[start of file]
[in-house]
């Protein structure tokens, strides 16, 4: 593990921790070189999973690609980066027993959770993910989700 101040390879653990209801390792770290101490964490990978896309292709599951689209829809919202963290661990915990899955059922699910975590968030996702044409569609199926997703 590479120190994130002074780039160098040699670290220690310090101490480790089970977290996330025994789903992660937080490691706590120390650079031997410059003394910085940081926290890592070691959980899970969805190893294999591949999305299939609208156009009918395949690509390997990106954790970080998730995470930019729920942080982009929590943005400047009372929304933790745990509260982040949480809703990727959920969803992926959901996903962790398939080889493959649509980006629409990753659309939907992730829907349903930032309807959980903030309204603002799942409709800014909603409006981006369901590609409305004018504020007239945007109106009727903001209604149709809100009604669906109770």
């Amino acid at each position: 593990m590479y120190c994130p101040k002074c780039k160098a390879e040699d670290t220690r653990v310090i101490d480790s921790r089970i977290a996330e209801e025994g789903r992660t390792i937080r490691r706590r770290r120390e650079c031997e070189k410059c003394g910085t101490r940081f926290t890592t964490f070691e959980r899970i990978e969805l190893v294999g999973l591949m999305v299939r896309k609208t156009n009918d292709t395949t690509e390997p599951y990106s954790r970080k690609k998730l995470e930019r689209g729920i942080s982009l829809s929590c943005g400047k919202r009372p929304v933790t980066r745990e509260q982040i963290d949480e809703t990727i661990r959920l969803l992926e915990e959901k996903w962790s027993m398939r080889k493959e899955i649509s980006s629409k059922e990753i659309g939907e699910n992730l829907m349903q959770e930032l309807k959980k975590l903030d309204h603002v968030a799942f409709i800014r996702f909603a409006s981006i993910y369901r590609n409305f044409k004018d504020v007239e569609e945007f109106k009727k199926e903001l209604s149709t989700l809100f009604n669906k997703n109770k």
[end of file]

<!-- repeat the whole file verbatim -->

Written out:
[in-house]
């Protein structure tokens, strides 16, 4: 593990921790070189999973690609980066027993959770993910989700 101040390879653990209801390792770290101490964490990978896309292709599951689209829809919202963290661990915990899955059922699910975590968030996702044409569609199926997703 590479120190994130002074780039160098040699670290220690310090101490480790089970977290996330025994789903992660937080490691706590120390650079031997410059003394910085940081926290890592070691959980899970969805190893294999591949999305299939609208156009009918395949690509390997990106954790970080998730995470930019729920942080982009929590943005400047009372929304933790745990509260982040949480809703990727959920969803992926959901996903962790398939080889493959649509980006629409990753659309939907992730829907349903930032309807959980903030309204603002799942409709800014909603409006981006369901590609409305004018504020007239945007109106009727903001209604149709809100009604669906109770």
């Amino acid at each position: 593990m590479y120190c994130p101040k002074c780039k160098a390879e040699d670290t220690r653990v310090i101490d480790s921790r089970i977290a996330e209801e025994g789903r992660t390792i937080r490691r706590r770290r120390e650079c031997e070189k410059c003394g910085t101490r940081f926290t890592t964490f070691e959980r899970i990978e969805l190893v294999g999973l591949m999305v299939r896309k609208t156009n009918d292709t395949t690509e390997p599951y990106s954790r970080k690609k998730l995470e930019r689209g729920i942080s982009l829809s929590c943005g400047k919202r009372p929304v933790t980066r745990e509260q982040i963290d949480e809703t990727i661990r959920l969803l992926e915990e959901k996903w962790s027993m398939r080889k493959e899955i649509s980006s629409k059922e990753i659309g939907e699910n992730l829907m349903q959770e930032l309807k959980k975590l903030d309204h603002v968030a799942f409709i800014r996702f909603a409006s981006i993910y369901r590609n409305f044409k004018d504020v007239e569609e945007f109106k009727k199926e903001l209604s149709t989700l809100f009604n669906k997703n109770k």